Re- membering Gay Latino Studies
Michael Hames- García and Ernesto Javier Martínez
“Que no se nos olvIden los hombres”
In Borderlands/La Frontera the Chicana feminist Gloria Anzaldúa makes room in
her theorization of “mestiza consciousness” for a brief but poignant consider-
ation of gay Chicano men.1 In doing so she not only expresses grief over the iso-
lation imposed on jotos by a certain kind of lesbian separatist politics, but also
associates the cultivation of such sharp and policed divisions with personal and
political loss. She writes, “Asombra pensar que nos hemos quedado en ese pozo
oscuro donde el mundo encierra a las lesbianas. Asombra pensar que hemos,
como feministas y lesbianas, cerrado nuestros corazones a los hombres, a nues-
tros hermanos los jotos, desheredados y marginales como nosotros.”2 Under-
standing Anzaldúa’s statement to be a courageous assertion of feminist soli-
darity, an assertion of mutual recognition and responsibility, we come closer
to appreciating why a volume like Gay Latino Studies—dedicated as it is to culti-
vating a dialogic context for gay male Latino intellectual production—begins
with its invocation, why perhaps it even finds comfort in it. As the editors of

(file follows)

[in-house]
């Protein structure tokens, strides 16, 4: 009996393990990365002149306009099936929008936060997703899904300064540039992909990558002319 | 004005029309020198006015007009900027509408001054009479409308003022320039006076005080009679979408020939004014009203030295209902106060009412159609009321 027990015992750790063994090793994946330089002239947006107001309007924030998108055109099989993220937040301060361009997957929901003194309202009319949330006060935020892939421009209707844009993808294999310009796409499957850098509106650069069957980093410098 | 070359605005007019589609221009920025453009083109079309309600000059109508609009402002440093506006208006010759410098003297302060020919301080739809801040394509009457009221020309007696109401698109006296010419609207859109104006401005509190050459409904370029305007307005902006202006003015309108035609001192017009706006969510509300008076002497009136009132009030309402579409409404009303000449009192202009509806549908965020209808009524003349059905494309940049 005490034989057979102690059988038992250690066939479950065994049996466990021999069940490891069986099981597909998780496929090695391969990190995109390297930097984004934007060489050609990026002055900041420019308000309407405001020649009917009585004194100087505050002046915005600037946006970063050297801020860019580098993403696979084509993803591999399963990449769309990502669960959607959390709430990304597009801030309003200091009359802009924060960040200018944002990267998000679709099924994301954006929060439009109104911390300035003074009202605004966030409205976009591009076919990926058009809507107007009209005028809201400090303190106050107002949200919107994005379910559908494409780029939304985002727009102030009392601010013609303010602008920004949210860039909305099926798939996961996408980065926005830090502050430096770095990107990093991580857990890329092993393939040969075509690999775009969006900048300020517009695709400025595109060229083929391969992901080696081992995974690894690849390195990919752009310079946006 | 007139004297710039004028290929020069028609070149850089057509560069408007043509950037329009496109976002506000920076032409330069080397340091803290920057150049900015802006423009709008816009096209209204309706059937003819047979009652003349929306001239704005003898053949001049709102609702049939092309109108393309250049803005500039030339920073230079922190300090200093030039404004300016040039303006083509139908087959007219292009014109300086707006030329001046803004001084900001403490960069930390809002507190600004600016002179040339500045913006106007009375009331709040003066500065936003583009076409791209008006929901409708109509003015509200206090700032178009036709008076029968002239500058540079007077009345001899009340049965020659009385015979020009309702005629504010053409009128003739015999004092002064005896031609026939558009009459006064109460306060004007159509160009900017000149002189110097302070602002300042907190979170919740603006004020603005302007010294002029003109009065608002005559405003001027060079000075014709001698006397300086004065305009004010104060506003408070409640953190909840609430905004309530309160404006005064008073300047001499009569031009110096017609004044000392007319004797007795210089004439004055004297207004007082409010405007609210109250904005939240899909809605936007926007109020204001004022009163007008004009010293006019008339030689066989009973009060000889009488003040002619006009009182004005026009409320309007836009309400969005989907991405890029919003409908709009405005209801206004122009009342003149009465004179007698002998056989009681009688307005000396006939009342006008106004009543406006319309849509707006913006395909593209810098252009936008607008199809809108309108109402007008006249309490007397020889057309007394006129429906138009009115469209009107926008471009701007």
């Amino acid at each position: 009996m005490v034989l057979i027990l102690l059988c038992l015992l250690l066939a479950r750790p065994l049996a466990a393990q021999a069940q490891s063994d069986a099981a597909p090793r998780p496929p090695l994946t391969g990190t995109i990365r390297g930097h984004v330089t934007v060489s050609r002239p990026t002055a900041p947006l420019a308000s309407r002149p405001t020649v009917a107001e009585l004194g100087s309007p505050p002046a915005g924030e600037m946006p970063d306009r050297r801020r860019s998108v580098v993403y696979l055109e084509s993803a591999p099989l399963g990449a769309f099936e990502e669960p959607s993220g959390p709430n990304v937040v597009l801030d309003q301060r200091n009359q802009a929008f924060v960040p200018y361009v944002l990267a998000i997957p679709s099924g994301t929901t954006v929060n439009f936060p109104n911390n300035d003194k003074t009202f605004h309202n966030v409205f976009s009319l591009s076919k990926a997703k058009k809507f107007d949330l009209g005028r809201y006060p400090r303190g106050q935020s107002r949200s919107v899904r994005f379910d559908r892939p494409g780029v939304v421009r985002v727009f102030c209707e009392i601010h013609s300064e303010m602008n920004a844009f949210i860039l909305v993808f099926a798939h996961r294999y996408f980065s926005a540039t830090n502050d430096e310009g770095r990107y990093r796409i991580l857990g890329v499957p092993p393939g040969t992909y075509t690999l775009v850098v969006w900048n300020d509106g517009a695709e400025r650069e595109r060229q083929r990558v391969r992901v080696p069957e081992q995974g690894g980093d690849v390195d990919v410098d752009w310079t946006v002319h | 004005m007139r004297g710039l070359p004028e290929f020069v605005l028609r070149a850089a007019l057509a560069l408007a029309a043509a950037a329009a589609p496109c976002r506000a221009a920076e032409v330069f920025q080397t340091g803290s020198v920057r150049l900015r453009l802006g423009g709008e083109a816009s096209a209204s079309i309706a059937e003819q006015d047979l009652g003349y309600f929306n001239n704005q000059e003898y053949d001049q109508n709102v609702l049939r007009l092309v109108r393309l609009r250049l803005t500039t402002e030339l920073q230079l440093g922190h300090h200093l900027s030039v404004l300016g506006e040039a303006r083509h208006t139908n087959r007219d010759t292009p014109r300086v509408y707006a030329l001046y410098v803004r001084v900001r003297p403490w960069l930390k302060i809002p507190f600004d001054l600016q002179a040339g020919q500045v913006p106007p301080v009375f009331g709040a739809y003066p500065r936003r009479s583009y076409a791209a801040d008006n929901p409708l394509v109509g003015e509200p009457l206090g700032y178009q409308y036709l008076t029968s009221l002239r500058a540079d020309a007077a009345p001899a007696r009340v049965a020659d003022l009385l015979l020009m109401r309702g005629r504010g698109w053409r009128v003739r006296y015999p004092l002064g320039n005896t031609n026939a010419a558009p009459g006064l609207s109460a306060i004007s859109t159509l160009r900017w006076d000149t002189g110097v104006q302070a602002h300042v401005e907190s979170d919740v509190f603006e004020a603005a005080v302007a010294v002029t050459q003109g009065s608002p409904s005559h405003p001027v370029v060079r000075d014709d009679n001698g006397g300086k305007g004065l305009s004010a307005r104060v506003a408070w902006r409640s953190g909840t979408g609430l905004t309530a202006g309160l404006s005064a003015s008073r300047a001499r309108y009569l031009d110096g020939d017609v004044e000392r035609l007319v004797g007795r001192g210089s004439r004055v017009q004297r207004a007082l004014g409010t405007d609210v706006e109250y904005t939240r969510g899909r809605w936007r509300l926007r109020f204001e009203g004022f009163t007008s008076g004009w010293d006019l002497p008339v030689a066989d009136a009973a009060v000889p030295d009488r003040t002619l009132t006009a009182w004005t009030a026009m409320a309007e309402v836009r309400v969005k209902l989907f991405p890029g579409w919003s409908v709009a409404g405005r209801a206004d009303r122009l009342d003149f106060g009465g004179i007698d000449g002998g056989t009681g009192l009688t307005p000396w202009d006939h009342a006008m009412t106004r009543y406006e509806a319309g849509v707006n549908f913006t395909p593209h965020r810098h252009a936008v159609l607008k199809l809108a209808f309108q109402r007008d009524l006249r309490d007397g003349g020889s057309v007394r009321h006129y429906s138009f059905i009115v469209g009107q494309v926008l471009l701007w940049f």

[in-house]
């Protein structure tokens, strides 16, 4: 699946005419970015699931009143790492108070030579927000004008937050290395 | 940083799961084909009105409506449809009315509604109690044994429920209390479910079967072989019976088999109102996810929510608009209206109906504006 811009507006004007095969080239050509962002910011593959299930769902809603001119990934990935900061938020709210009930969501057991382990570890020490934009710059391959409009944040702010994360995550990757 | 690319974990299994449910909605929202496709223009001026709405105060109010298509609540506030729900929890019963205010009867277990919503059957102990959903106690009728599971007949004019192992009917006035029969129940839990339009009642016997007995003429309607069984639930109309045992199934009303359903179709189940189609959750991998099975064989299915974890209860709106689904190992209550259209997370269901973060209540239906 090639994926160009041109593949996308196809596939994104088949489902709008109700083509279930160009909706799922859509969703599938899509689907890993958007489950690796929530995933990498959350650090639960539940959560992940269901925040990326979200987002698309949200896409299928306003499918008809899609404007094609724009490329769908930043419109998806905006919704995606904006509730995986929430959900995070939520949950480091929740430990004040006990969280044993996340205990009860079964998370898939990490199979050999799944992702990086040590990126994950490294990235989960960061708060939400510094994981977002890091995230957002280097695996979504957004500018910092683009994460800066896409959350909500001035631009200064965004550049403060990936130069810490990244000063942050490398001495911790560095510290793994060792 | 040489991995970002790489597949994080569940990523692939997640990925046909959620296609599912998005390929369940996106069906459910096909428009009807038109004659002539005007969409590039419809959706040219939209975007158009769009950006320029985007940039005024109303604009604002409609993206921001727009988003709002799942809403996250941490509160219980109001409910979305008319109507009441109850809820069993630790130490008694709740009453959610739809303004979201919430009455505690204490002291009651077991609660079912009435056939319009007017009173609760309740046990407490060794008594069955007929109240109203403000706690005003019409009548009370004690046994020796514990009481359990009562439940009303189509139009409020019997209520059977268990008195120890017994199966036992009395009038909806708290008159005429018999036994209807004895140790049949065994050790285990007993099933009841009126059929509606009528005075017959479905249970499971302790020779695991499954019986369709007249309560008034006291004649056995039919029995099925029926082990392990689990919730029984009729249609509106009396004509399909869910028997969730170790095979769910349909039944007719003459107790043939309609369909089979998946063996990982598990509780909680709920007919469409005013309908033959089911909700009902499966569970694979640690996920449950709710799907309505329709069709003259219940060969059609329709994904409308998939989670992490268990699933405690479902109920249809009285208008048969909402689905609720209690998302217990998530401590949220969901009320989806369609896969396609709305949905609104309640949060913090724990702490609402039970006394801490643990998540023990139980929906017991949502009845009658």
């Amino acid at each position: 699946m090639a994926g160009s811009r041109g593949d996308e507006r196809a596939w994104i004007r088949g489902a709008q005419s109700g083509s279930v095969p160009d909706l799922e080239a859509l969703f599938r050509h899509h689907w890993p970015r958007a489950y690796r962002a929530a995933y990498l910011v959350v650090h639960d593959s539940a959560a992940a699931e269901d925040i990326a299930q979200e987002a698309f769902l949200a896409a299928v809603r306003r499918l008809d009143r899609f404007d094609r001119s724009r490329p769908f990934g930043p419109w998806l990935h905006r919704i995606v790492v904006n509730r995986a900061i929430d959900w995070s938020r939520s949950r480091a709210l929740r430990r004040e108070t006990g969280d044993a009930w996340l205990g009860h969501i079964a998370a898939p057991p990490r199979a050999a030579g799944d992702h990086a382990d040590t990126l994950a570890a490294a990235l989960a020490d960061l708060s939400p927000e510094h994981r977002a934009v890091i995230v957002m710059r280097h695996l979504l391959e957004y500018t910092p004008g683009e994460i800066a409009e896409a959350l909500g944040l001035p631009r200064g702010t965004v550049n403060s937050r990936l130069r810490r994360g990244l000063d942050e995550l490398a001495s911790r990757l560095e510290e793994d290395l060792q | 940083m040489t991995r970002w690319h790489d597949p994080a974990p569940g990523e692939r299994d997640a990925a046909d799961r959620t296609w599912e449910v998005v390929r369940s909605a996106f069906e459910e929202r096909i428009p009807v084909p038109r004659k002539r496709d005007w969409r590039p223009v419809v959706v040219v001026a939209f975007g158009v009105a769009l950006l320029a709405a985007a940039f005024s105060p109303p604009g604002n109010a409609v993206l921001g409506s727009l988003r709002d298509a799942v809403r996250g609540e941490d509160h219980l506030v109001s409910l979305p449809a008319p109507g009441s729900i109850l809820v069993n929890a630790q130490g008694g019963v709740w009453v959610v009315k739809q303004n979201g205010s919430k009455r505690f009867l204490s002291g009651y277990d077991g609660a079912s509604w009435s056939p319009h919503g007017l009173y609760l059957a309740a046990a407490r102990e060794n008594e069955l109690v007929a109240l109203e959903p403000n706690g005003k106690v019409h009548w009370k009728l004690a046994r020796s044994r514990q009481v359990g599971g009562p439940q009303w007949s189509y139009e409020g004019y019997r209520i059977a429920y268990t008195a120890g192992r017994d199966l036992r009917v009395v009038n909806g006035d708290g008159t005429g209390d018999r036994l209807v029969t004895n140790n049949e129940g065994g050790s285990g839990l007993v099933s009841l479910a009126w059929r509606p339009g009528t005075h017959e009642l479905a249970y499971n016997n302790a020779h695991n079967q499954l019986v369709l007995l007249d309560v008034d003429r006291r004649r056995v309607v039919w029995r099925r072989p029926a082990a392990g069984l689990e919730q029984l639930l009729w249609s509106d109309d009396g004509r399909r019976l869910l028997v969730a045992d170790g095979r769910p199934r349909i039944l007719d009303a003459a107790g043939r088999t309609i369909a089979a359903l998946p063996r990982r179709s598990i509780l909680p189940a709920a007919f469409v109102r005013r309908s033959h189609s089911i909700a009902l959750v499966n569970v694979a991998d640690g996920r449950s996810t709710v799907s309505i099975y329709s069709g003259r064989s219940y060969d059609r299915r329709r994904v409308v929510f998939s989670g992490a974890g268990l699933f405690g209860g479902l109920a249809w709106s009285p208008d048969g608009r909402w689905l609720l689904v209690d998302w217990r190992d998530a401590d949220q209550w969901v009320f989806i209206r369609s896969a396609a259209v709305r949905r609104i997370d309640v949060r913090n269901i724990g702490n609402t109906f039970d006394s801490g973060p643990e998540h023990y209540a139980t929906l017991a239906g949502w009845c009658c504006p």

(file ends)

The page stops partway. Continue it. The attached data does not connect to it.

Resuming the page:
this volume we are not interested in imputing responsibility to feminists for
any isolation that jotos and other gay Latinos have experienced. The history of
that isolation—and of the divisions that have existed between gay Latinos and
Latina lesbians (when they have existed)—is surely a long and complex one. In
putting together this volume, however, we have been motivated less by histories
of separation and isolation than by a commitment to the kind of deep solidarity
modeled by Anzaldúa, a sense of remaining incomplete so long as the libera-
tionist agenda that includes Chicanas and Latinas does not also include jotos,
and vice versa. It is the unambiguous assertion of interdependence, coupled
with the direct naming of jotos as “nuestros hermanos,” that informs the cre-
ation of this volume.
“Not forgetting” gay Latino men, as Anzaldúa implores, is one way of fram-
ing the motivation behind the present volume. However, we are also keenly
aware of the potential imprecision of that phrase and its resonance as patroniz-
ing benevolence in its self- assured commitment to what has been “left behind.”
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